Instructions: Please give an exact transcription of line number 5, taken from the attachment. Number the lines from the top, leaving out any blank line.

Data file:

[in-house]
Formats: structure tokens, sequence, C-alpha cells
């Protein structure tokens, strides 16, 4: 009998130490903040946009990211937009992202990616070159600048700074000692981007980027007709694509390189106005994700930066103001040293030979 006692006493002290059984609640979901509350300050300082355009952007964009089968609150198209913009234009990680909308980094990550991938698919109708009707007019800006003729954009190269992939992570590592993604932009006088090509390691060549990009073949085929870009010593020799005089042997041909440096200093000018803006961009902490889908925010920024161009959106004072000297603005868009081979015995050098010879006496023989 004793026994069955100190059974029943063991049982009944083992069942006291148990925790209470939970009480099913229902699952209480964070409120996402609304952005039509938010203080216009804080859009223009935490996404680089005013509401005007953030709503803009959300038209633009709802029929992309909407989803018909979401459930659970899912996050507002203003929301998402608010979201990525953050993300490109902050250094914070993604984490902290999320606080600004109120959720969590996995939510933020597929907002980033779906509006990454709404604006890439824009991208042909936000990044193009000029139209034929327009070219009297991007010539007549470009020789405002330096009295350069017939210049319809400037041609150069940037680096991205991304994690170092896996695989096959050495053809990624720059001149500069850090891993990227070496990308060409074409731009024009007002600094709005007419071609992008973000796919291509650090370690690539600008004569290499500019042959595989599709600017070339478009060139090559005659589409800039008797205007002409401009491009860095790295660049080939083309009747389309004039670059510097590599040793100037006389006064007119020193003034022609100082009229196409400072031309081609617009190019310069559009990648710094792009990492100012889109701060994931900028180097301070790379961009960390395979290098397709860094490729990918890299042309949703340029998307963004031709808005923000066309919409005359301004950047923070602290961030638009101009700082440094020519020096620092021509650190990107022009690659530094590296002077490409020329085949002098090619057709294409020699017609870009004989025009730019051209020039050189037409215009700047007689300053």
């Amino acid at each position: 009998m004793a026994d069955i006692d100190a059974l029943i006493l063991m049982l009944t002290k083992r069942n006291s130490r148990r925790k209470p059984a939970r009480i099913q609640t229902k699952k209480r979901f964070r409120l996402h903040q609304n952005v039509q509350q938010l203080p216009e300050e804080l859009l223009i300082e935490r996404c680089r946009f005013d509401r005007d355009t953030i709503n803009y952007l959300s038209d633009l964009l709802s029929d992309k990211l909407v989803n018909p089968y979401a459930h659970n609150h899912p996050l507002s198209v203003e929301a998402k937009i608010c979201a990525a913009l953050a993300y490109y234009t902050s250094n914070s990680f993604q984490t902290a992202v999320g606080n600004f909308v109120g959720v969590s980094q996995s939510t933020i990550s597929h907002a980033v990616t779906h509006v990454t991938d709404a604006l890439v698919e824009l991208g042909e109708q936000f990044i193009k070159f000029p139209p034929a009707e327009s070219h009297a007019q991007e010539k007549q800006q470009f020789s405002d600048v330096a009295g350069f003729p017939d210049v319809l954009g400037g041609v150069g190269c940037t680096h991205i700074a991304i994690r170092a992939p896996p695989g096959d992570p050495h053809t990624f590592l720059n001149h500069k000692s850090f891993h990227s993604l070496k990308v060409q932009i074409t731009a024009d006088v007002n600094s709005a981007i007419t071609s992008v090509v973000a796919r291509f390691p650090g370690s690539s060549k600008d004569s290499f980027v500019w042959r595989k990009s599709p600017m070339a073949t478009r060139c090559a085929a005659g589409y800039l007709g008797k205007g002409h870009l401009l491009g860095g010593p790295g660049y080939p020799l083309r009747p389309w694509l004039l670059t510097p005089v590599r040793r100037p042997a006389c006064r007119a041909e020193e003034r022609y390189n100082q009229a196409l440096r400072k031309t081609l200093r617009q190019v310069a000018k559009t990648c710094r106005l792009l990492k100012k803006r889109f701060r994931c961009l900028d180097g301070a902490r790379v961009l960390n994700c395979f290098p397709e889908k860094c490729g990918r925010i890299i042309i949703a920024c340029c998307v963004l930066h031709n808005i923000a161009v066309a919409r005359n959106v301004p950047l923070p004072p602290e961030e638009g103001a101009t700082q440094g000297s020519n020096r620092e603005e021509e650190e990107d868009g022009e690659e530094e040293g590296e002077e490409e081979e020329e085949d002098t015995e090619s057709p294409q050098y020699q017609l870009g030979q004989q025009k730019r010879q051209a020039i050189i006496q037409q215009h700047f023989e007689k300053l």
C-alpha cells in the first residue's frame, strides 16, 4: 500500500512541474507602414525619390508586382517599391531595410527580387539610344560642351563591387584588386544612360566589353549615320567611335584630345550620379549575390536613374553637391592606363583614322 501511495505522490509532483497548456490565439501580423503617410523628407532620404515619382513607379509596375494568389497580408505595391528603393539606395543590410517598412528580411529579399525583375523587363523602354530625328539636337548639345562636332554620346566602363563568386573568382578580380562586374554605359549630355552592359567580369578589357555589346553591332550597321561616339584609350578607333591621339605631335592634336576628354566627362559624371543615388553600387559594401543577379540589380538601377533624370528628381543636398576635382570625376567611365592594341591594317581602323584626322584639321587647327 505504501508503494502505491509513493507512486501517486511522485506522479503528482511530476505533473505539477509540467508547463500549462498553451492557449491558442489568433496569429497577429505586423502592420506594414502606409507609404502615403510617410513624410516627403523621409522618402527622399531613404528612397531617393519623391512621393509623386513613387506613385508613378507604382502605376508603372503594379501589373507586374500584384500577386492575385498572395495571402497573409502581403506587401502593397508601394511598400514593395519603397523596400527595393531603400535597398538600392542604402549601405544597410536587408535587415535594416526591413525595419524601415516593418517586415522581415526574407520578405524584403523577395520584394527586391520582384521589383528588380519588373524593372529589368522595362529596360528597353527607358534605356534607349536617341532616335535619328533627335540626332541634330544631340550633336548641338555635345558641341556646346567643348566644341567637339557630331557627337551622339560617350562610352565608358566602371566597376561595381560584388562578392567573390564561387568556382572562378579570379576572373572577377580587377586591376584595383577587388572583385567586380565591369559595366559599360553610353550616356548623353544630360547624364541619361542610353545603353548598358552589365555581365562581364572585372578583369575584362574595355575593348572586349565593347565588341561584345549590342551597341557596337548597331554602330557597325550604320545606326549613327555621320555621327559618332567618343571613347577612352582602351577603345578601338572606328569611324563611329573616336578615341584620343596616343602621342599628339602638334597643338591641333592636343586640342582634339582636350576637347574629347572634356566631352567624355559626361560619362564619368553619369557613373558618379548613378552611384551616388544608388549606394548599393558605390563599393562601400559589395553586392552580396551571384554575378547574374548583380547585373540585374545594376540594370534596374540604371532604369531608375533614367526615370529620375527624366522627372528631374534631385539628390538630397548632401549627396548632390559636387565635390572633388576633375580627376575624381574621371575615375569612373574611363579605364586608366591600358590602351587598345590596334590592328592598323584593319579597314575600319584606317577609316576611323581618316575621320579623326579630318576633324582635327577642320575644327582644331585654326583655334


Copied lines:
C-alpha cells in the first residue's frame, strides 16, 4: 500500500512541474507602414525619390508586382517599391531595410527580387539610344560642351563591387584588386544612360566589353549615320567611335584630345550620379549575390536613374553637391592606363583614322 501511495505522490509532483497548456490565439501580423503617410523628407532620404515619382513607379509596375494568389497580408505595391528603393539606395543590410517598412528580411529579399525583375523587363523602354530625328539636337548639345562636332554620346566602363563568386573568382578580380562586374554605359549630355552592359567580369578589357555589346553591332550597321561616339584609350578607333591621339605631335592634336576628354566627362559624371543615388553600387559594401543577379540589380538601377533624370528628381543636398576635382570625376567611365592594341591594317581602323584626322584639321587647327 505504501508503494502505491509513493507512486501517486511522485506522479503528482511530476505533473505539477509540467508547463500549462498553451492557449491558442489568433496569429497577429505586423502592420506594414502606409507609404502615403510617410513624410516627403523621409522618402527622399531613404528612397531617393519623391512621393509623386513613387506613385508613378507604382502605376508603372503594379501589373507586374500584384500577386492575385498572395495571402497573409502581403506587401502593397508601394511598400514593395519603397523596400527595393531603400535597398538600392542604402549601405544597410536587408535587415535594416526591413525595419524601415516593418517586415522581415526574407520578405524584403523577395520584394527586391520582384521589383528588380519588373524593372529589368522595362529596360528597353527607358534605356534607349536617341532616335535619328533627335540626332541634330544631340550633336548641338555635345558641341556646346567643348566644341567637339557630331557627337551622339560617350562610352565608358566602371566597376561595381560584388562578392567573390564561387568556382572562378579570379576572373572577377580587377586591376584595383577587388572583385567586380565591369559595366559599360553610353550616356548623353544630360547624364541619361542610353545603353548598358552589365555581365562581364572585372578583369575584362574595355575593348572586349565593347565588341561584345549590342551597341557596337548597331554602330557597325550604320545606326549613327555621320555621327559618332567618343571613347577612352582602351577603345578601338572606328569611324563611329573616336578615341584620343596616343602621342599628339602638334597643338591641333592636343586640342582634339582636350576637347574629347572634356566631352567624355559626361560619362564619368553619369557613373558618379548613378552611384551616388544608388549606394548599393558605390563599393562601400559589395553586392552580396551571384554575378547574374548583380547585373540585374545594376540594370534596374540604371532604369531608375533614367526615370529620375527624366522627372528631374534631385539628390538630397548632401549627396548632390559636387565635390572633388576633375580627376575624381574621371575615375569612373574611363579605364586608366591600358590602351587598345590596334590592328592598323584593319579597314575600319584606317577609316576611323581618316575621320579623326579630318576633324582635327577642320575644327582644331585654326583655334